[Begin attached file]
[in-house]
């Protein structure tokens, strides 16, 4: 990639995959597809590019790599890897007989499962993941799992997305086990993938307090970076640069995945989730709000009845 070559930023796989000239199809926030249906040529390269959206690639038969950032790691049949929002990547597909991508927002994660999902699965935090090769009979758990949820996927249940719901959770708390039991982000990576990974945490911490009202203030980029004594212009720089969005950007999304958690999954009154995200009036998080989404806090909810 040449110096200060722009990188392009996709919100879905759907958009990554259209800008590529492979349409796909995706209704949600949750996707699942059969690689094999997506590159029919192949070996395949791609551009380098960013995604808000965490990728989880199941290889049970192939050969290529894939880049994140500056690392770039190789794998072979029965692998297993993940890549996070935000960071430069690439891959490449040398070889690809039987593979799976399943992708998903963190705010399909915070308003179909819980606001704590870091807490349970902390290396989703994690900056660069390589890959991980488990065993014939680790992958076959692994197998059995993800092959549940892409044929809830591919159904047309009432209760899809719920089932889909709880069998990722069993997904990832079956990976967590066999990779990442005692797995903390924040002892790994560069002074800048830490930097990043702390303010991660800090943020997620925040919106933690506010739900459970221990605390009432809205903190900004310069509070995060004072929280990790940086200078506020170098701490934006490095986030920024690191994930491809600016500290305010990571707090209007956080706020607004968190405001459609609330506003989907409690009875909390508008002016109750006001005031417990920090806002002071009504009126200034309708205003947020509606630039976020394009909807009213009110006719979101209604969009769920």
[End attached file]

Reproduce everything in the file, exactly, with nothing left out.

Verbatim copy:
[in-house]
């Protein structure tokens, strides 16, 4: 990639995959597809590019790599890897007989499962993941799992997305086990993938307090970076640069995945989730709000009845 070559930023796989000239199809926030249906040529390269959206690639038969950032790691049949929002990547597909991508927002994660999902699965935090090769009979758990949820996927249940719901959770708390039991982000990576990974945490911490009202203030980029004594212009720089969005950007999304958690999954009154995200009036998080989404806090909810 040449110096200060722009990188392009996709919100879905759907958009990554259209800008590529492979349409796909995706209704949600949750996707699942059969690689094999997506590159029919192949070996395949791609551009380098960013995604808000965490990728989880199941290889049970192939050969290529894939880049994140500056690392770039190789794998072979029965692998297993993940890549996070935000960071430069690439891959490449040398070889690809039987593979799976399943992708998903963190705010399909915070308003179909819980606001704590870091807490349970902390290396989703994690900056660069390589890959991980488990065993014939680790992958076959692994197998059995993800092959549940892409044929809830591919159904047309009432209760899809719920089932889909709880069998990722069993997904990832079956990976967590066999990779990442005692797995903390924040002892790994560069002074800048830490930097990043702390303010991660800090943020997620925040919106933690506010739900459970221990605390009432809205903190900004310069509070995060004072929280990790940086200078506020170098701490934006490095986030920024690191994930491809600016500290305010990571707090209007956080706020607004968190405001459609609330506003989907409690009875909390508008002016109750006001005031417990920090806002002071009504009126200034309708205003947020509606630039976020394009909807009213009110006719979101209604969009769920």